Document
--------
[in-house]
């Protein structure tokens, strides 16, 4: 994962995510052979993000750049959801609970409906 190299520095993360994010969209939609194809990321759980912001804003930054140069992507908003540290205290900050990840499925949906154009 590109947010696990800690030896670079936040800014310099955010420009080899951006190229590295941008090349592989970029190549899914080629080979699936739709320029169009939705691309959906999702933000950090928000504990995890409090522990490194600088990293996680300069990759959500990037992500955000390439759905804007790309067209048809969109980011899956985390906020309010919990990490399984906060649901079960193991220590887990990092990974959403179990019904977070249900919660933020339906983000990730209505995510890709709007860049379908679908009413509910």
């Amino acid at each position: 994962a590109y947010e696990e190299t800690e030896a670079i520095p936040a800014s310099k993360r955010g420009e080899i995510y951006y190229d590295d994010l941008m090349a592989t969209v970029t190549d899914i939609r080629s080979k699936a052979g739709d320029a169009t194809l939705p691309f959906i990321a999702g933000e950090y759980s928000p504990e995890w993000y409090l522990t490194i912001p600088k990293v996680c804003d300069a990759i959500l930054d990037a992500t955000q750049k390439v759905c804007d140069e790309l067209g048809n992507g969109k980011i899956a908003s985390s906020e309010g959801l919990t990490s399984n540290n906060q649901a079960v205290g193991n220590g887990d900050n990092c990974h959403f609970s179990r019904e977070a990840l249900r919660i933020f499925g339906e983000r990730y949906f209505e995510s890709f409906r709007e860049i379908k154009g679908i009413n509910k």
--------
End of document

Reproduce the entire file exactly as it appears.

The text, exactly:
[in-house]
């Protein structure tokens, strides 16, 4: 994962995510052979993000750049959801609970409906 190299520095993360994010969209939609194809990321759980912001804003930054140069992507908003540290205290900050990840499925949906154009 590109947010696990800690030896670079936040800014310099955010420009080899951006190229590295941008090349592989970029190549899914080629080979699936739709320029169009939705691309959906999702933000950090928000504990995890409090522990490194600088990293996680300069990759959500990037992500955000390439759905804007790309067209048809969109980011899956985390906020309010919990990490399984906060649901079960193991220590887990990092990974959403179990019904977070249900919660933020339906983000990730209505995510890709709007860049379908679908009413509910």
């Amino acid at each position: 994962a590109y947010e696990e190299t800690e030896a670079i520095p936040a800014s310099k993360r955010g420009e080899i995510y951006y190229d590295d994010l941008m090349a592989t969209v970029t190549d899914i939609r080629s080979k699936a052979g739709d320029a169009t194809l939705p691309f959906i990321a999702g933000e950090y759980s928000p504990e995890w993000y409090l522990t490194i912001p600088k990293v996680c804003d300069a990759i959500l930054d990037a992500t955000q750049k390439v759905c804007d140069e790309l067209g048809n992507g969109k980011i899956a908003s985390s906020e309010g959801l919990t990490s399984n540290n906060q649901a079960v205290g193991n220590g887990d900050n990092c990974h959403f609970s179990r019904e977070a990840l249900r919660i933020f499925g339906e983000r990730y949906f209505e995510s890709f409906r709007e860049i379908k154009g679908i009413n509910k």